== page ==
9.3kg / 20.5lbs Scale 29 Pro ... woefully under-used
Retired: 5.9kg / 13lbs Addict R1 w/PowerTap ... lowest was 5.593kg / 12.33lbs


Last edited by Johnny Rad on Wed Apr 12, 2017 11:41 pm, edited 3 times in total.

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PostPosted: Wed Apr 12, 2017 11:40 pm 
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Posts: 1765
Location: Zion
gewichtweenie wrote:
in the car world, the higher end model is demonstrably different in measured and perceived ways. like a e220diesel vs e63 amg. you can stomp the gas and realize the massive difference in acceleration, ride quality, cornering grip, etc.

a tarmac pro vs sl4 s-works? not so much

Clarification - My original point about the auto industry was to point out that there's a disproportionate amount of profit delivered front the lux / hi-po offerings. I refuse(d) to say whether they're "worth it!" No, sir. No way, Jose. I can't win a personal preference argument! Ha. :noidea:

Yes, auto rags clearly publish 0-60mph/100kph times and skidpad ratings. If the average Joe drives two cars with dramatically different results (like your example of a hypermiler diesel E vs hot rod AMG E that costs x2 more $), it's not hard to believe they'll appreciate a difference. If the two are closer, I'm not confident they can really and truly appreciate 4.5sec vs 4.9sec to 60/100 or .84g vs .88g around the skidpad?! Is it "worth it" to have a car that's faster, better handling, more luxurious, etc?! Auto mfgs want you to think so because they make more money selling them AND probably bring in buyers for their lower-end cars. I also think the auto industry controls the rags, but that's another story.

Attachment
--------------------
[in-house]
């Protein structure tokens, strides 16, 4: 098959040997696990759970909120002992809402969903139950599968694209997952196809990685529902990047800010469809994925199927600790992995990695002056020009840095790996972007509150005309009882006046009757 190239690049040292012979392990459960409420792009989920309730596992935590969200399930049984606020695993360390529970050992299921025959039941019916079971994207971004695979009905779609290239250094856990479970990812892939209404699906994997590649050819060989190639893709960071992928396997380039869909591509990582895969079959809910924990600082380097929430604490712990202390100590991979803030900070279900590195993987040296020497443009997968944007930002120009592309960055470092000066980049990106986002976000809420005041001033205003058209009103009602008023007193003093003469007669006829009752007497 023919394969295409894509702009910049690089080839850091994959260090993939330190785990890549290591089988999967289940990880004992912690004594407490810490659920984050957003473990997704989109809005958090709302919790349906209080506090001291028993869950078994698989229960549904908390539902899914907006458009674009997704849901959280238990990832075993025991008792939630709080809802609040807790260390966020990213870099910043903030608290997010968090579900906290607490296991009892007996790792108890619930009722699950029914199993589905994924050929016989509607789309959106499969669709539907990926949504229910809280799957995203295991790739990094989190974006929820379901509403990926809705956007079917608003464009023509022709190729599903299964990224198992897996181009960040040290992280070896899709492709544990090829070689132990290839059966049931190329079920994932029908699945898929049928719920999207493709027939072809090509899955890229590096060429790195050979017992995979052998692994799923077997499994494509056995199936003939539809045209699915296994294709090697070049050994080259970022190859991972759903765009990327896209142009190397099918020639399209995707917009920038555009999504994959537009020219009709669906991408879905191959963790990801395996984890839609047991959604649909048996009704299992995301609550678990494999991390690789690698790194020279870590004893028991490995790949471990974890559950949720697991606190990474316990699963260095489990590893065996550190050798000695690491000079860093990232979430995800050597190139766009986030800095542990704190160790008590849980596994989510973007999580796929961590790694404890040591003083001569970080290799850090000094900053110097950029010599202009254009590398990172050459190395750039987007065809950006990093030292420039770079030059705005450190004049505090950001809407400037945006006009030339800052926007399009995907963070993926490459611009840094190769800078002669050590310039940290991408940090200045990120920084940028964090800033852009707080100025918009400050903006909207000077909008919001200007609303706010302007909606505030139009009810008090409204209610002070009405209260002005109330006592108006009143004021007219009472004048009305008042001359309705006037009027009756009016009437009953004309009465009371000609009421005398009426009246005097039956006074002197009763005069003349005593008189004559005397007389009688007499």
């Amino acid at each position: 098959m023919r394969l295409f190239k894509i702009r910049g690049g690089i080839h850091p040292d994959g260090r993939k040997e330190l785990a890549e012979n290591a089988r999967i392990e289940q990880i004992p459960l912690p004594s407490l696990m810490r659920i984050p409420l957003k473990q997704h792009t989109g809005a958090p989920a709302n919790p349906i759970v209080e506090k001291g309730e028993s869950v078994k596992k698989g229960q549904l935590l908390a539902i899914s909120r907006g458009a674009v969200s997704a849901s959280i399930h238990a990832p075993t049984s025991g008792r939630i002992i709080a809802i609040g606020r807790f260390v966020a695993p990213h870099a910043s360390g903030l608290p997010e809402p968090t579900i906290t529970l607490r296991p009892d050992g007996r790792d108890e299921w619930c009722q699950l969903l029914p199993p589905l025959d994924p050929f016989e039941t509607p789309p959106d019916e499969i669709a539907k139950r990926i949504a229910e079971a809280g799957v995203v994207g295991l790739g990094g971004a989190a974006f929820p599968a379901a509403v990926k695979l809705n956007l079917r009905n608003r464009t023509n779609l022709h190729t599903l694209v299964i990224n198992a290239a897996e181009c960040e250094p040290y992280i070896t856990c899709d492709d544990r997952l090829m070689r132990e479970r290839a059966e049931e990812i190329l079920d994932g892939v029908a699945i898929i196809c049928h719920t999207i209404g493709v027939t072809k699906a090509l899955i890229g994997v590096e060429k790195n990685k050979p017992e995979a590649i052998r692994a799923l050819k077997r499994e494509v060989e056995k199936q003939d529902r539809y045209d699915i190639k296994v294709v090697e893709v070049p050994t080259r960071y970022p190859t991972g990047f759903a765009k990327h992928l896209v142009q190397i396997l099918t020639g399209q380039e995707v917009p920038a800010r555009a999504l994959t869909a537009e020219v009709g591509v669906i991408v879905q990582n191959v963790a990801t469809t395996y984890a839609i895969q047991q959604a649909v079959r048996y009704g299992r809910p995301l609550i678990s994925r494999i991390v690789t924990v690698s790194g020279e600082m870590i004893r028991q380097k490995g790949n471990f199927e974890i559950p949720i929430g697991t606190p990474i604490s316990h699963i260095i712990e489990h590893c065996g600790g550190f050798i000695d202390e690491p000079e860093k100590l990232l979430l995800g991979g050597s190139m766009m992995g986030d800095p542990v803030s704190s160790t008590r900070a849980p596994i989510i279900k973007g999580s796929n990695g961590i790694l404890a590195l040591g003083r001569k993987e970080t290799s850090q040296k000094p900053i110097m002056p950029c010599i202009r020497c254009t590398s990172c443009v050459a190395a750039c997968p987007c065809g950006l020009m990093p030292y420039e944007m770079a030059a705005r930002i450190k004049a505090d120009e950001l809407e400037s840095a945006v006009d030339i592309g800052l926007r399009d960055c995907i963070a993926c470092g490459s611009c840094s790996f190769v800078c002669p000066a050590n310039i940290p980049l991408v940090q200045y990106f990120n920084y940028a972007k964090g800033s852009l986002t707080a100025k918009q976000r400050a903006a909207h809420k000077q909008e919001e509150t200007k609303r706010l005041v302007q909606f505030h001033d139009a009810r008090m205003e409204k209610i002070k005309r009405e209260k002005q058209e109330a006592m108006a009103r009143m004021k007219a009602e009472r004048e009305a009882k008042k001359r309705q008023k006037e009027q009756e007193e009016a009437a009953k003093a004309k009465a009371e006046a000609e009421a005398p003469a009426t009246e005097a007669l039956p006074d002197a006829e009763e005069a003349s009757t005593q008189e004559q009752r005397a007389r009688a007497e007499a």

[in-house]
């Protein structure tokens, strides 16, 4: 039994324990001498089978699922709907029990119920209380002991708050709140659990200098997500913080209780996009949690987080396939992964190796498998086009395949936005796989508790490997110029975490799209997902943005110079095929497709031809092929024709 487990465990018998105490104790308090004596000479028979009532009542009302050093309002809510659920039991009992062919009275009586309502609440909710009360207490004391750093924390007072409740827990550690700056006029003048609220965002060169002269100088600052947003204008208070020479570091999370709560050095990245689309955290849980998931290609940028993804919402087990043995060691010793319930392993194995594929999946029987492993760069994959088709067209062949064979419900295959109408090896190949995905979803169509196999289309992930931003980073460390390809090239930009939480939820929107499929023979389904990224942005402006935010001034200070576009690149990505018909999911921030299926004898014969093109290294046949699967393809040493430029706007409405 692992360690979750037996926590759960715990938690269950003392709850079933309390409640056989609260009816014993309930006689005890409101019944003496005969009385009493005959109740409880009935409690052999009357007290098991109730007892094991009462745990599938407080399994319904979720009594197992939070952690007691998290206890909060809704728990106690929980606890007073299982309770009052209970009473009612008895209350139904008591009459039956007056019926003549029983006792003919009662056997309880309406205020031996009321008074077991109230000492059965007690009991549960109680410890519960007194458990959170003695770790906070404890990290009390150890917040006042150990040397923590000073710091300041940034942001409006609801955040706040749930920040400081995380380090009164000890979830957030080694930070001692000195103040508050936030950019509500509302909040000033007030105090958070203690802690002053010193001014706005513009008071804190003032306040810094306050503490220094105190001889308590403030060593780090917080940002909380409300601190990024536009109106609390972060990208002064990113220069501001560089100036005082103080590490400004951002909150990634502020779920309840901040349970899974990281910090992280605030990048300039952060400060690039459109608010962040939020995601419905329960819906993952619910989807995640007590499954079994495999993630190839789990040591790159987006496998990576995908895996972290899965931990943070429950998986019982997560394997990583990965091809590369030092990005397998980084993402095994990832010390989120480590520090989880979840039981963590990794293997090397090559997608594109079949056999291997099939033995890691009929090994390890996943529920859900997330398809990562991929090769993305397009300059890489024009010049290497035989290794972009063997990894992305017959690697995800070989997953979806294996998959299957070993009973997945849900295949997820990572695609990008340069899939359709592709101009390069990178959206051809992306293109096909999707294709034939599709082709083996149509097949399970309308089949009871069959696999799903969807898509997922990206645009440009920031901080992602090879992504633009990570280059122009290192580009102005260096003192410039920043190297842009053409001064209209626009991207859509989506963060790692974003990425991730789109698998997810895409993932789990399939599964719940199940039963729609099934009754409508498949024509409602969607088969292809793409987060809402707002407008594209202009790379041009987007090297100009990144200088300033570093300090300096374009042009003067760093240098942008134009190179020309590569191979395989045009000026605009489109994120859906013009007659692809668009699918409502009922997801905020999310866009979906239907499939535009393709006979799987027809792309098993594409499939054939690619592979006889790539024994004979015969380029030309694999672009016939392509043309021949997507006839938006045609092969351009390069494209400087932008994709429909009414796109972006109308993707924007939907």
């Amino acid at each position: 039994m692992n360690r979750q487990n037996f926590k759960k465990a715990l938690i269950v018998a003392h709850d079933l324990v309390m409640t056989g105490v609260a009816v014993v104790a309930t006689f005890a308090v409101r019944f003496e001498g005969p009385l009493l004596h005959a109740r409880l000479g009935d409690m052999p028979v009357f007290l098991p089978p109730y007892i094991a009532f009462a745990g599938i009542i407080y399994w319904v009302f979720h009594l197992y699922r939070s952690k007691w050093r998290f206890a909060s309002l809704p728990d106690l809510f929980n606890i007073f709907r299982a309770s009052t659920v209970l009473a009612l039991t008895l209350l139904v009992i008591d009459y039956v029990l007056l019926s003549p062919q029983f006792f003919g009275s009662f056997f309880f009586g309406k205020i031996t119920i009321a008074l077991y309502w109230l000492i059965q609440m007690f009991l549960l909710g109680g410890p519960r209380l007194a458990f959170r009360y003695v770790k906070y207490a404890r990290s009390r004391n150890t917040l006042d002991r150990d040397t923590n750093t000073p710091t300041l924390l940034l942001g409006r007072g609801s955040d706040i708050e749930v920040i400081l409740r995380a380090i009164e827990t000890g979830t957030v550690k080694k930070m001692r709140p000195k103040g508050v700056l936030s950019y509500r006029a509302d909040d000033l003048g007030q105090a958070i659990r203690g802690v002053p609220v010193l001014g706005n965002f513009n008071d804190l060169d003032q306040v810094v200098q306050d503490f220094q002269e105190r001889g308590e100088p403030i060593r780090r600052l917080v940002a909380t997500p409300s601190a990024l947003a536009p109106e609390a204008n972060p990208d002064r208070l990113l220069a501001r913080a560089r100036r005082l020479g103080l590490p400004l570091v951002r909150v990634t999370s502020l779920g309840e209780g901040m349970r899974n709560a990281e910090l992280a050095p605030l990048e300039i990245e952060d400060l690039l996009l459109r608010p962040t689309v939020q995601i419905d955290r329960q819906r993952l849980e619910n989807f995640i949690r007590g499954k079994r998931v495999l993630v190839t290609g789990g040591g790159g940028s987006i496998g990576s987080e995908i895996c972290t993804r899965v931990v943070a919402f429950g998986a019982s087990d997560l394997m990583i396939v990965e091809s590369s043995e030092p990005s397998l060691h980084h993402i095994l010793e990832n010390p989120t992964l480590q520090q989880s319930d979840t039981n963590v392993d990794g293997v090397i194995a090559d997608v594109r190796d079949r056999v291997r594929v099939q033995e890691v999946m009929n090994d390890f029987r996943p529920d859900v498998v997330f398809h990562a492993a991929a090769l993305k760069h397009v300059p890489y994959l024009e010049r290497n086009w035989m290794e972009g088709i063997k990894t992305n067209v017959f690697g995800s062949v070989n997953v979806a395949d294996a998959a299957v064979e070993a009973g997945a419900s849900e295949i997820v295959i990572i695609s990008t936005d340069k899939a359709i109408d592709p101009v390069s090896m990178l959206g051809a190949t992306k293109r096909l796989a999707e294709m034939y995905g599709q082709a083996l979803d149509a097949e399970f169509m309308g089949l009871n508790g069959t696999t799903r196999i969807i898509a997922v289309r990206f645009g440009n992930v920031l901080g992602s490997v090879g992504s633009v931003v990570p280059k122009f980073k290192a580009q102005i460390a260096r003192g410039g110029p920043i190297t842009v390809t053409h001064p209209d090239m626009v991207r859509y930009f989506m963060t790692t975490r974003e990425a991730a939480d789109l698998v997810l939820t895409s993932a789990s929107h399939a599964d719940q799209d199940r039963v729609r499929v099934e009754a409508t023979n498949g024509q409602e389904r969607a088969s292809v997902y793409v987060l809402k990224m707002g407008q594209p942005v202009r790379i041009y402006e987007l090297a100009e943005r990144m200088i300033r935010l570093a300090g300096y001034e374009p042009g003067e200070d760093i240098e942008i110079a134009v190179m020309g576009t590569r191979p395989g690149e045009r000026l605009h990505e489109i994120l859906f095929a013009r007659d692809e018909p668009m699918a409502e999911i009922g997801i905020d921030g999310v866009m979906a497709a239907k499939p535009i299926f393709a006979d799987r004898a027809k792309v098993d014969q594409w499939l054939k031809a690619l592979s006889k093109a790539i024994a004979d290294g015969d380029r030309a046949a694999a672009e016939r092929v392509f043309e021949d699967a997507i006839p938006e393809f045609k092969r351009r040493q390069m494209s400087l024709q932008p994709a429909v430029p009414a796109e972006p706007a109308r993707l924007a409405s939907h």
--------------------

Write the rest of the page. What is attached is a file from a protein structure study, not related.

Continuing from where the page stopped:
Back to bikes. Remember laterally stiff and vertically compliant ad nasueam?! Ugh, we all do. Like my car comments above, I'm not confident the average cyclist can really and truly appreciate subtle differences. I agree with your Tarmac Pro vs Tarmac SL4 example being too close to call for many of us! Is it "worth it" to have a bike that's marginally stiffer yet more compliant, made in a particular country, hand-painted, etc?! Bike makers want you to think so for much the same reasons as car mfgs, right?